Dabbling in politics seems to be more predominant in the Protestant faiths. Lefties such as Waldegrave, Diane Robertson and even the Sallies making negative comment about social policies. I finally gave the church away when my local Anglican vicar started openly encouraging youth to join hikois & participate in union rallies. Ironically the Catholic church largely keeps its nose clean in this area in NZ.

    • Jimmie

      That is because many of the churches have fallen for the progressive mantras of equality and relativism where absolute values of faith, salvation, and morals are seen as anathema to modern society.

      They choose the easy road of trying to fit in with modern society so they emphasis social niceties so in order to not offend anyone. The hard road is to make a stand for what your faith teaches come hell or high water. However this attracts flack (Se Colin Craig for example) so the main stream churches stick to the easy road.

      However by doing so they lose the main attraction which the church once had which was the message if hope and salvation which appeals to desperate and hurting folk.

      There is a good scripture in Revelation 3 which aims at these type of churches.
      It says: ‘I wish you were hot or cold, but because you are lukewarm I will spew you out of my mouth’.

      Churches aren’t meant to please people they are meant to preach the gospel regardless of popularity

      • Random66

        Well said Jimmie. The future may well be that those who stick to preaching the gospel as it is written will be accused of hate speech and persecution will follow. Only those who water down the message to appeal to a secular following will ensure ‘bums on seats’ which of course translates to money. Those churches should go by the name of Judas because what they are doing is the same.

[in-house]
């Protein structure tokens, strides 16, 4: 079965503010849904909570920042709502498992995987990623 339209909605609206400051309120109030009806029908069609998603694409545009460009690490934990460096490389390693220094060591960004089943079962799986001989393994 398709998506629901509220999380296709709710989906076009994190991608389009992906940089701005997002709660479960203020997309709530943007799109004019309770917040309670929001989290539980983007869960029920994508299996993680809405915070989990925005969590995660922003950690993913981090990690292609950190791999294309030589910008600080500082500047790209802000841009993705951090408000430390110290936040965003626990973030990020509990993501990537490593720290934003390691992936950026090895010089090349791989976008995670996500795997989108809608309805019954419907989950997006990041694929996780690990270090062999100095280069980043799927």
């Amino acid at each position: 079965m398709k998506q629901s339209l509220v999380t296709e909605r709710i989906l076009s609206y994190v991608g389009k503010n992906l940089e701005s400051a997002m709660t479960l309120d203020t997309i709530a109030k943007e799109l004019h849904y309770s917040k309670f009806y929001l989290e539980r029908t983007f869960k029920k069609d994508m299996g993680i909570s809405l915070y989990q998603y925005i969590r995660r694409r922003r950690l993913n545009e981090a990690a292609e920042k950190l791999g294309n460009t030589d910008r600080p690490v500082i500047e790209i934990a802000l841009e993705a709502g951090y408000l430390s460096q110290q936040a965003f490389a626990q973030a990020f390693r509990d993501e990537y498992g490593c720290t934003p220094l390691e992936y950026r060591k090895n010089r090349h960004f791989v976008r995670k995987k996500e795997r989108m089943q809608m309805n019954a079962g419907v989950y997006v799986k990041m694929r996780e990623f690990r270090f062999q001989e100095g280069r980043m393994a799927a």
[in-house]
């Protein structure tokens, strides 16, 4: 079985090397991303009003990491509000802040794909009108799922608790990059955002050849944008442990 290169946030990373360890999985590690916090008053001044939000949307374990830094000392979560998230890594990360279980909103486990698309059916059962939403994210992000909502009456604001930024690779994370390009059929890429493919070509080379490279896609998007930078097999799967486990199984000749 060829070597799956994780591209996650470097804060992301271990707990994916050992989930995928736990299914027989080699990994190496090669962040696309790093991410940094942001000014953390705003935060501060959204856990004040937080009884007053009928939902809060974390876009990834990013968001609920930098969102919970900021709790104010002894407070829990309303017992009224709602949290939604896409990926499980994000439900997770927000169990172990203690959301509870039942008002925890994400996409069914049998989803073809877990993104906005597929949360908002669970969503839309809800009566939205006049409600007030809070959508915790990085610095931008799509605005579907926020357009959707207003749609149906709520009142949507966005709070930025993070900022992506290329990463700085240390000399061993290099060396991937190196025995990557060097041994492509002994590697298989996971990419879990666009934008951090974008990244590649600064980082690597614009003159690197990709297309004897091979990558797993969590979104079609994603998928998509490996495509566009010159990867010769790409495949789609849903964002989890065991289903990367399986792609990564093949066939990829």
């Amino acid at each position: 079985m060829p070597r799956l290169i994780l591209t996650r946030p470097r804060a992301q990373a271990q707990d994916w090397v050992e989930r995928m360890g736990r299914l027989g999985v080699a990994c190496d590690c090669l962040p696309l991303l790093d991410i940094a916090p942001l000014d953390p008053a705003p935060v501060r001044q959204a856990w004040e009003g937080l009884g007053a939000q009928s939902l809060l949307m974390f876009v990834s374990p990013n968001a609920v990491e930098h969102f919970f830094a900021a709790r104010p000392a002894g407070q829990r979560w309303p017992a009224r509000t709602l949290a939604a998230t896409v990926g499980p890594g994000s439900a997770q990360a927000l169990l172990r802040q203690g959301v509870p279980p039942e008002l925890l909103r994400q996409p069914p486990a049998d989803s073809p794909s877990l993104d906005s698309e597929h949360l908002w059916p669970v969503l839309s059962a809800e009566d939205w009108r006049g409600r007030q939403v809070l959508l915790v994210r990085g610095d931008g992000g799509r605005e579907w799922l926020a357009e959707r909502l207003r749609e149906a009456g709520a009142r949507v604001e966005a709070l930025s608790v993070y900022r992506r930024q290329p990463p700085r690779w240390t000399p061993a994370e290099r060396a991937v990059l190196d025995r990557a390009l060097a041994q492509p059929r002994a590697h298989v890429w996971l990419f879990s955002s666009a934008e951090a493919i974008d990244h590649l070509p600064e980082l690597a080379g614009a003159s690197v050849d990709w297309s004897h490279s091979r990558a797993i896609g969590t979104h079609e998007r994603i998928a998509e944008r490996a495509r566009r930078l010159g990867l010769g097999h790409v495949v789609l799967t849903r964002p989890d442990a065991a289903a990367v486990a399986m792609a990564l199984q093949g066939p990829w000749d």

• JC

      Thats quite right. The main religions now stand for fuck all except bleating about social ills.

      However, in the larger scheme of things young Catholics and Protestant evangelicals (in the US espec) are now quite a lot more conservative than their Boomer parents and grandparents. Likewise US surveys show that whilst more people are becoming unchurched nearly all claim they are spiritual beings, ie, they believe in something like God but its an informal and individualistic belief that doesn’t require Bell Book and Candle.

      JC

  • jeremy

    Its simple. Faith is belief without evidence. Religion thrives on ignorance and asymmetry of information. As science has provided answers and as the internet has started to reduce the asymmetry of information, fact and logic are prevailing , rightly, at the expense of superstition and ignorance.

    • Lion_ess

      Couldn’t agree more.

    • Jimmie

      Fact and logic are prevailing? Seriously? Think global warming, Treaty of Waitangi, Taniwha, DHB paying for witch doctors, lots of other foolishness around.

  • Andrei

    LOL – Mary Eberstadt is a hard core traditional Catholic woman who doesn’t believe in abortion, birth control, feminism, gay marriage etc etc etc